Drawing the line on building along South Carolina's shoreline has landed in a courtroom more times than we can count.
So it's not surprising that we're back in court again to settle where to set the lines that guide building -- and rebuilding -- on Hilton Head Island.
Science and the requirements of the law should direct these decisions. But all too often, parties in these cases can agree on neither.
What we should agree on is that this is no place for politics. Special legislation to resolve the Hilton Head issue should not be contemplated. That's what happened earlier this year with Fripp Island when property owners there took issue with the state's actions.
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The Town of Hilton Head Island and about 50 other island property owners have objected to moving the building lines inland in some areas. That includes valuable property in Sea Pines and Palmetto Dunes.
The state looked to data going back to the 1850s to determine erosion rates. The town's lawsuit claims the state did not use any data after 1987 to determine the erosion rates for island beaches.
Under the law's 40-year retreat policy, the setback line must be drawn a distance that is 40 times the average annual erosion rate. Determining that annual erosion rate isn't easy, given the actions of nature and man over the years.
The town makes a good case that the state is wrong to ignore more recent beach survey data in its decision. Why the state ignored data after 1987 is puzzling.
The town also cites its beach renourishment efforts, stating that Hilton Head has spent $35 million for three major projects and that the beach is wider as a result.
That seems reasonable until you recall what town officials said about renourishment two years ago. They told state regulators they should not take into account renourishment when the state moved the line seaward in the Singleton Beach area. That area of the beach had been historically unstable and a groin built there had not been tested. Renourishment should not result in development being allowed to move toward the ocean, town officials said.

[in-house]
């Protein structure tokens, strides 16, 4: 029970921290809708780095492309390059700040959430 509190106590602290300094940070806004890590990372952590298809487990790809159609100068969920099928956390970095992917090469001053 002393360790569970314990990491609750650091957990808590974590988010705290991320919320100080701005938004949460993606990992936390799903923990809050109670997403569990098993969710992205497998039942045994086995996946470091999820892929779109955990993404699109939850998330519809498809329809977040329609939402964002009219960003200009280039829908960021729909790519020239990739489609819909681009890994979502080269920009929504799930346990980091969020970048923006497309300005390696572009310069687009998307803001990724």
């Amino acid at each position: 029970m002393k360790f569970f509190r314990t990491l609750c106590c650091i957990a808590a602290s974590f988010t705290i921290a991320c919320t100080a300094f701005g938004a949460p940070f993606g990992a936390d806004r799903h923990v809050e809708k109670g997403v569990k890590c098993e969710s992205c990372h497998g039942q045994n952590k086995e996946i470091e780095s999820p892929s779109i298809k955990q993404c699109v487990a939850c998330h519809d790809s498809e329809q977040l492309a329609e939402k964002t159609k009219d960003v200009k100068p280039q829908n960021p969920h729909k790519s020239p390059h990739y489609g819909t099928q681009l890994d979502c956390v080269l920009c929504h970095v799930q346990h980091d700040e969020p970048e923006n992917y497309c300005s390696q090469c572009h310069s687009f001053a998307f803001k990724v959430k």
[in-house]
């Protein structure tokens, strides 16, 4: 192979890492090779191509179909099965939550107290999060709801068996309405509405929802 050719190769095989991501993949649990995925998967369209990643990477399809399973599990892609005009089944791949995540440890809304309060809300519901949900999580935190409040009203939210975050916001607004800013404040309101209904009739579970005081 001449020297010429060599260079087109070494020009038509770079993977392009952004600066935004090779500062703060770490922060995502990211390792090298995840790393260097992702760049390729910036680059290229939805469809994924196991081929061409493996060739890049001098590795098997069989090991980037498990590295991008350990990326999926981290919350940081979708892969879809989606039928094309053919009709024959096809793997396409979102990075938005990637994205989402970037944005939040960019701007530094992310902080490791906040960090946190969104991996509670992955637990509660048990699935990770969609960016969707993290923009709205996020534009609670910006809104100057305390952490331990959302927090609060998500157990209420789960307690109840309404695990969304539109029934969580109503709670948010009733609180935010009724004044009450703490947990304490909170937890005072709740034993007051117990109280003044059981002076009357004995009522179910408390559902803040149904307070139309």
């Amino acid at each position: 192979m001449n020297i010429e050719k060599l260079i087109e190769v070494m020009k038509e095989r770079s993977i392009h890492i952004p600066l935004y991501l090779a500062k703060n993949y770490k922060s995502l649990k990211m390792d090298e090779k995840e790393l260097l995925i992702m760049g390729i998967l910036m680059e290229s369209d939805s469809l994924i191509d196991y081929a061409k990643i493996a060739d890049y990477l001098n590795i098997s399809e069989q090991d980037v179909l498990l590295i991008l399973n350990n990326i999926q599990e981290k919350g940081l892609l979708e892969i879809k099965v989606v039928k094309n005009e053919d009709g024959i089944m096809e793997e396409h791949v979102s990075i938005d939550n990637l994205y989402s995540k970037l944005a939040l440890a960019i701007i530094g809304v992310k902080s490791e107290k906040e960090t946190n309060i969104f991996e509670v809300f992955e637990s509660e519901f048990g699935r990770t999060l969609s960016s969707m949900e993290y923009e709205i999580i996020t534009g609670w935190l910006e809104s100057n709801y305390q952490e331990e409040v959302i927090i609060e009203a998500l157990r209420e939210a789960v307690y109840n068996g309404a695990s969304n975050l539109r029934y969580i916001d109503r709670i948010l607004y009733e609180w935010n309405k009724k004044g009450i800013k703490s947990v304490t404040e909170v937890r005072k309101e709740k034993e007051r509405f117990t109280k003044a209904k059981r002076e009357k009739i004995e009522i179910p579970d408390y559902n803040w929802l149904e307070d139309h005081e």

We supported that position, and we supported the town setting the baseline for building restrictions at locations determined in 1999. Property owners can't build any major structures closer to the beach than those that already exist. The restrictions extend the entire beachfront, from Fish Haul Creek on the island's north end to Lands End in Sea Pines.
Curtis Coltrane, the town's attorney, says there's no contradiction in the two positions on renourishment. The town doesn't want development to encroach on the beach, but this time, it thinks the state's building restrictions go too far inland.
"The town is also leery of action taken that is detrimental to the property owners," he said. "Most properties affected by the setback line already have structures on them. The landward movement of the setback line captures a lot of property that was not under the state's jurisdiction before."
None of this is easy to sort out. But one thing is clear: Even with its relatively stable source of local funding, Hilton Head can't afford to maintain renourishment at the levels of previous years. Projects are probably going to get smaller and more strategic. If nourishment isn't continued or fails to hold up, homes can be put at risk.
The state last year completed a two-year study of its shoreline management policies and concluded again that a gradual retreat from the dynamic shoreline was the right thing to do. That means at some point, somewhere, a property owner is not going to be allowed to build or rebuild where they might have been able to build before. In other words, somebody is going to be unhappy, and some property values are going to be negatively affected.
Let's just make sure that very sound public policy is based on sound science.